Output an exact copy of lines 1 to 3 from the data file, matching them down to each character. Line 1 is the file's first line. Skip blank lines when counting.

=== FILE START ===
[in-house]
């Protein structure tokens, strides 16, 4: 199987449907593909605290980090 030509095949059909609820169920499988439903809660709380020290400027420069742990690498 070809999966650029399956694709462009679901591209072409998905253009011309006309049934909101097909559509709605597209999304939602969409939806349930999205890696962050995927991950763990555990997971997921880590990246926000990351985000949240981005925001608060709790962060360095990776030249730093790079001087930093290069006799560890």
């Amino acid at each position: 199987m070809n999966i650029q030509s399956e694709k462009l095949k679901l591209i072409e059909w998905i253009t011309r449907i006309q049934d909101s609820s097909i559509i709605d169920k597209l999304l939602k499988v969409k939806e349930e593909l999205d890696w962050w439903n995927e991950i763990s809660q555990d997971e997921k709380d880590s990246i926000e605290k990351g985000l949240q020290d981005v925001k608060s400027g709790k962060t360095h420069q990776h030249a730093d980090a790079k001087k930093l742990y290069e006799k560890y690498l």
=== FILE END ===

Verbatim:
[in-house]
């Protein structure tokens, strides 16, 4: 199987449907593909605290980090 030509095949059909609820169920499988439903809660709380020290400027420069742990690498 070809999966650029399956694709462009679901591209072409998905253009011309006309049934909101097909559509709605597209999304939602969409939806349930999205890696962050995927991950763990555990997971997921880590990246926000990351985000949240981005925001608060709790962060360095990776030249730093790079001087930093290069006799560890």
């Amino acid at each position: 199987m070809n999966i650029q030509s399956e694709k462009l095949k679901l591209i072409e059909w998905i253009t011309r449907i006309q049934d909101s609820s097909i559509i709605d169920k597209l999304l939602k499988v969409k939806e349930e593909l999205d890696w962050w439903n995927e991950i763990s809660q555990d997971e997921k709380d880590s990246i926000e605290k990351g985000l949240q020290d981005v925001k608060s400027g709790k962060t360095h420069q990776h030249a730093d980090a790079k001087k930093l742990y290069e006799k560890y690498l």